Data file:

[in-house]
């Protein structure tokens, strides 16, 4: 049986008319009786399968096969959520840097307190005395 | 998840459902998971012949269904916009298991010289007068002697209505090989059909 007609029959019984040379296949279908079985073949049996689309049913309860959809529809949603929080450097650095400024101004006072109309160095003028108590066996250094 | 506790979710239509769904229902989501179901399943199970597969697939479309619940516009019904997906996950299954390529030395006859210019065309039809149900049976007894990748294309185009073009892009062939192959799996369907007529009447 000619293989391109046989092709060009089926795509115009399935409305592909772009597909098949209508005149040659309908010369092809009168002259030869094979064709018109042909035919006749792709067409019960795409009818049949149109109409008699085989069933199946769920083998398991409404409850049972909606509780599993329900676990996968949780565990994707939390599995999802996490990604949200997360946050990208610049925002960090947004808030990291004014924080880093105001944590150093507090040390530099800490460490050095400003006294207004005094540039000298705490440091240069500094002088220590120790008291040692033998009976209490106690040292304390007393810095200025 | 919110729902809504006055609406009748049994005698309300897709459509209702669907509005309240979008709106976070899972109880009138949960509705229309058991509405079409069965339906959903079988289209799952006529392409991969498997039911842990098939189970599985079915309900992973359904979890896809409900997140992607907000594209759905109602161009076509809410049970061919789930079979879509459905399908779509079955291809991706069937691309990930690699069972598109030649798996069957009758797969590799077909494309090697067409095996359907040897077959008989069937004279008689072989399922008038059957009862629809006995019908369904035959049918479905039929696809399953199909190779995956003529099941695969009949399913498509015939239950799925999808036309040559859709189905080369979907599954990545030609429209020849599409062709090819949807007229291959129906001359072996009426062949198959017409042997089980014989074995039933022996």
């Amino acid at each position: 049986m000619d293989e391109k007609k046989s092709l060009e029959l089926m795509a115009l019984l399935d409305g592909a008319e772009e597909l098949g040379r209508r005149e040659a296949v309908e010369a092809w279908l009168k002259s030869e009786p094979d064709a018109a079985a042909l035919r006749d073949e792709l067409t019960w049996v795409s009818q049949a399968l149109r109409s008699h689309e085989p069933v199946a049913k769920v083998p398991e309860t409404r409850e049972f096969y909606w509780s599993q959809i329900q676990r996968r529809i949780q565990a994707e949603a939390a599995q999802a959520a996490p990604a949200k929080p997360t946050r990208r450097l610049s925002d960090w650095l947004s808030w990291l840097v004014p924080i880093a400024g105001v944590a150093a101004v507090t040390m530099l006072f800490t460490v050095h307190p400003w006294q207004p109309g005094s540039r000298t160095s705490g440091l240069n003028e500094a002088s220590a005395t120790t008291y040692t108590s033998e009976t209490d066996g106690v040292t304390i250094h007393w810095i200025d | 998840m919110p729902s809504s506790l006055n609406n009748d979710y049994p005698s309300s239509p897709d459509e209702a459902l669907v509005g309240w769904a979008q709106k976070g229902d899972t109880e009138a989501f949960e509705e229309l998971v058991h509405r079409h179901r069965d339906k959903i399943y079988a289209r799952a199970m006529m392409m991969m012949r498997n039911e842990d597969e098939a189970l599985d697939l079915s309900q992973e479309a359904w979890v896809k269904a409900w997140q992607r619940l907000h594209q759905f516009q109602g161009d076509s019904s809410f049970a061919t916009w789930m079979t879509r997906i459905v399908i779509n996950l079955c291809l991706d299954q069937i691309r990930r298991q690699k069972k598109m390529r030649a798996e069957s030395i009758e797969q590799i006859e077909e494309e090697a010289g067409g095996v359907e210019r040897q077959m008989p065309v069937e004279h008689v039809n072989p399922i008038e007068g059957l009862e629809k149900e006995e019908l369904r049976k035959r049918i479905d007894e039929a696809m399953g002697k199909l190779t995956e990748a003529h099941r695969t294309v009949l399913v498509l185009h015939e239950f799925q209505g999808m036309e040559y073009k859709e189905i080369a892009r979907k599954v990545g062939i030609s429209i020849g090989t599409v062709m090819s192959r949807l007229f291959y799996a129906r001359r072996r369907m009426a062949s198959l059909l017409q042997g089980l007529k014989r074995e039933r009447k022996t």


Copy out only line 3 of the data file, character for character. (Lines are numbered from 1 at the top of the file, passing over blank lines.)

């Amino acid at each position: 049986m000619d293989e391109k007609k046989s092709l060009e029959l089926m795509a115009l019984l399935d409305g592909a008319e772009e597909l098949g040379r209508r005149e040659a296949v309908e010369a092809w279908l009168k002259s030869e009786p094979d064709a018109a079985a042909l035919r006749d073949e792709l067409t019960w049996v795409s009818q049949a399968l149109r109409s008699h689309e085989p069933v199946a049913k769920v083998p398991e309860t409404r409850e049972f096969y909606w509780s599993q959809i329900q676990r996968r529809i949780q565990a994707e949603a939390a599995q999802a959520a996490p990604a949200k929080p997360t946050r990208r450097l610049s925002d960090w650095l947004s808030w990291l840097v004014p924080i880093a400024g105001v944590a150093a101004v507090t040390m530099l006072f800490t460490v050095h307190p400003w006294q207004p109309g005094s540039r000298t160095s705490g440091l240069n003028e500094a002088s220590a005395t120790t008291y040692t108590s033998e009976t209490d066996g106690v040292t304390i250094h007393w810095i200025d | 998840m919110p729902s809504s506790l006055n609406n009748d979710y049994p005698s309300s239509p897709d459509e209702a459902l669907v509005g309240w769904a979008q709106k976070g229902d899972t109880e009138a989501f949960e509705e229309l998971v058991h509405r079409h179901r069965d339906k959903i399943y079988a289209r799952a199970m006529m392409m991969m012949r498997n039911e842990d597969e098939a189970l599985d697939l079915s309900q992973e479309a359904w979890v896809k269904a409900w997140q992607r619940l907000h594209q759905f516009q109602g161009d076509s019904s809410f049970a061919t916009w789930m079979t879509r997906i459905v399908i779509n996950l079955c291809l991706d299954q069937i691309r990930r298991q690699k069972k598109m390529r030649a798996e069957s030395i009758e797969q590799i006859e077909e494309e090697a010289g067409g095996v359907e210019r040897q077959m008989p065309v069937e004279h008689v039809n072989p399922i008038e007068g059957l009862e629809k149900e006995e019908l369904r049976k035959r049918i479905d007894e039929a696809m399953g002697k199909l190779t995956e990748a003529h099941r695969t294309v009949l399913v498509l185009h015939e239950f799925q209505g999808m036309e040559y073009k859709e189905i080369a892009r979907k599954v990545g062939i030609s429209i020849g090989t599409v062709m090819s192959r949807l007229f291959y799996a129906r001359r072996r369907m009426a062949s198959l059909l017409q042997g089980l007529k014989r074995e039933r009447k022996t």